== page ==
By Michelle van Schouwen
Small businesses are not so very different from individuals – in part, perhaps, because small companies are often run by individuals. It follows that, just as individuals tend to spend more money as soon as they earn more, economic booms can lead to a loosening of a business owner’s grip on costs.
While investing in business growth is important, it is easy to misclassify unnecessary spending as prudent investment. Increased spending may not cause problems during the high-revenue periods. However, this spending both wastes capital that may be needed later and creates new and sometimes hard-to-eradicate financial commitments. Imprudent spending can harm or even kill a company when the party ends with a business downturn.
Adhering to certain guidelines can help prevent good-time spending from becoming a bad-time nightmare:
-Don’t assume the rules of business have changed when you start to earn higher profits. The prudent measures that have brought you this far are worth sustaining.
-Beware the recurring expense. Software, cloud services, Internet, vehicle leases, and many other business expenses are now based on lease or subscription. While it would be difficult and probably imprudent to avoid all such recurring costs, watch carefully for expense creep as you upgrade any service, and beware of contracts you cannot end with reasonable notice or without paying heavy cancellation fees.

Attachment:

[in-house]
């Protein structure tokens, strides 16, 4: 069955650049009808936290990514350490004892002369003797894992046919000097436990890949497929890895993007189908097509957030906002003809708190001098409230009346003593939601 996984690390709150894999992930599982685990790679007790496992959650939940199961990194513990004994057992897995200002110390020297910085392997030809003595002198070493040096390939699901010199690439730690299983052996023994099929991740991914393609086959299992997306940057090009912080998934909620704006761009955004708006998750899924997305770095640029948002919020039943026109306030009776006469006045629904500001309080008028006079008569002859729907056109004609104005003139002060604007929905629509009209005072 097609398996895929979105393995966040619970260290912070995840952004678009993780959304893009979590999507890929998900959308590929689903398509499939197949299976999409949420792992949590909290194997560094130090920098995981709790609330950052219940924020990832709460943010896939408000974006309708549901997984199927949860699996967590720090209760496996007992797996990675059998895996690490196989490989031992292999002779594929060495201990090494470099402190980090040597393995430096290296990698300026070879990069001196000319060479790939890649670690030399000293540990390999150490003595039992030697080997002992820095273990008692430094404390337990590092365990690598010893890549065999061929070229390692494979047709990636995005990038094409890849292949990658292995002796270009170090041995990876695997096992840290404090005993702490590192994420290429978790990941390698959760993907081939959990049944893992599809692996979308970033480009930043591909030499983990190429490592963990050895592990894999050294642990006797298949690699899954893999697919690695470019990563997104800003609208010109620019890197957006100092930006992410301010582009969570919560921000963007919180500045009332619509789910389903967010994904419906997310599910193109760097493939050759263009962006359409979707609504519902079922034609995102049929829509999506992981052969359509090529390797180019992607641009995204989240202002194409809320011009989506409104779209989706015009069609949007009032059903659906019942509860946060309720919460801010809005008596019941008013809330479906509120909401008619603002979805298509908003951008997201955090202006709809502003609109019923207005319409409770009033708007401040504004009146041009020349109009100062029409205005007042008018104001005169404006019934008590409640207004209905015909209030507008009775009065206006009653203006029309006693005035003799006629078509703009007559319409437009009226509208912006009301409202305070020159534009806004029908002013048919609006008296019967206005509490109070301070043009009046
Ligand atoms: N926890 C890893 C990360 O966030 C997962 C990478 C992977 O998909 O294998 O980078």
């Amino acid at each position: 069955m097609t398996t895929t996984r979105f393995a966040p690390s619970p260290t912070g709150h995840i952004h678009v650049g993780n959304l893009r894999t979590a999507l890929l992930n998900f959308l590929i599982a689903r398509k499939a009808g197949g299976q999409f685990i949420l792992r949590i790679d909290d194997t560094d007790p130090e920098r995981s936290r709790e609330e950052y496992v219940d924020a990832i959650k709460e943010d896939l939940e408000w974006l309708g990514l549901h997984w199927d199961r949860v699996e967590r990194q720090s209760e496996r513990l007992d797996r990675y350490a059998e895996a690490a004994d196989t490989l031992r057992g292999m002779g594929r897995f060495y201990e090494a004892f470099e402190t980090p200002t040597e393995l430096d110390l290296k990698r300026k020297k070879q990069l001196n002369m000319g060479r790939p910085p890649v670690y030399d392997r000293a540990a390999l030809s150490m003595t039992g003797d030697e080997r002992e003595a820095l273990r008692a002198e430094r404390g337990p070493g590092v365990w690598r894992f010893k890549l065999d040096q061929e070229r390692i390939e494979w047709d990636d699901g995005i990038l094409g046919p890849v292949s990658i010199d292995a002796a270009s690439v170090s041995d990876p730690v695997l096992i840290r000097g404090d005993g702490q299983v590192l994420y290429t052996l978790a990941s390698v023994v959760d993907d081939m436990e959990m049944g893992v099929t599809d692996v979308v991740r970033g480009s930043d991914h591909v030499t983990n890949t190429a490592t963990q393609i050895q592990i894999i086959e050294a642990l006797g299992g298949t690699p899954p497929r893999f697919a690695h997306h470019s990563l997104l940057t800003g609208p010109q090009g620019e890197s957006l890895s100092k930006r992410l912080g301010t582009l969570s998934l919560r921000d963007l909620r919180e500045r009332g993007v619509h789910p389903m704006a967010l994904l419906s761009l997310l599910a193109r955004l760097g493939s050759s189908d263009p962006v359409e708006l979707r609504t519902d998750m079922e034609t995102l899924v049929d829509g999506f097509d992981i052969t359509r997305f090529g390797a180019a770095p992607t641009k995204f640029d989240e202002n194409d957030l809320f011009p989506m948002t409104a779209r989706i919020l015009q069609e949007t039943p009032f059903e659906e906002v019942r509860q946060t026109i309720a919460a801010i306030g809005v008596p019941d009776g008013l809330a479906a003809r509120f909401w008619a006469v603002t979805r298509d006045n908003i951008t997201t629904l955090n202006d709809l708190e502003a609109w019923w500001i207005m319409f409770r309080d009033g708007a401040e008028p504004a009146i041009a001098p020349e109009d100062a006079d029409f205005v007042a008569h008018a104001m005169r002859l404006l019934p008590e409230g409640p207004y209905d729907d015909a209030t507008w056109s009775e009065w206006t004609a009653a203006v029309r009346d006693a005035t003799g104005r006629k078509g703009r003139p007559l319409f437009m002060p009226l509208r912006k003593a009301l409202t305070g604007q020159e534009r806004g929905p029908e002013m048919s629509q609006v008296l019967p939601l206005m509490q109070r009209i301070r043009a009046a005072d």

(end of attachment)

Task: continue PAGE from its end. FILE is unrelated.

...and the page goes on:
-Valued employees should be compensated fairly. Once you have achieved that, consider spot bonuses or other discretionary perks to reward performance. This way, you can reward people most when profits permit, and can manage staff expectations fairly.
-Separate true investment for growth (for example, faster computers for key staff) from optional perks (handsome desks and showy accessories). Take a hard look at whether and how each spend is going to improve productivity and make you money.
-Identify pure vanity expenses and make your decisions sagely. Perhaps your business merits the best location, a high-end facility and free lunches for staff – because you reap the benefits on the bottom line. But always be careful not to saddle yourself with commitments you will regret during a shift in business or a recession in the entire economy.
-Invest in what matters to your long-term business goals. Grade each significant expense on how it is likely to repay you, and how soon.
Ongoing business enterprises that do not have outside investors cannot sustain a “burn rate,” which is defined as the rate at which an enterprise spends money, especially venture capital, in excess of income. Burn rate can also be defined as negative cash flow, according to Wikipedia. When good times go sour, poorly-thought-out business spending can quickly turn into burn. That’s as painful as it sounds, so avoid it… at all costs.
For more ideas on how to control expenses, check out “Run your company lean and smart: Self-audit for 2017 Savings.”
Michelle van Schouwen is president of van Schouwen Associates, LLC (vSA), a B2B marketing company based in Longmeadow, MA. vSA is known for vSALaunch, its proprietary, modular and scalable system for B2B marketing launches, vSAConsult, its executive-level strategic planning capability, and for its expertise in integrated marketing for B2B.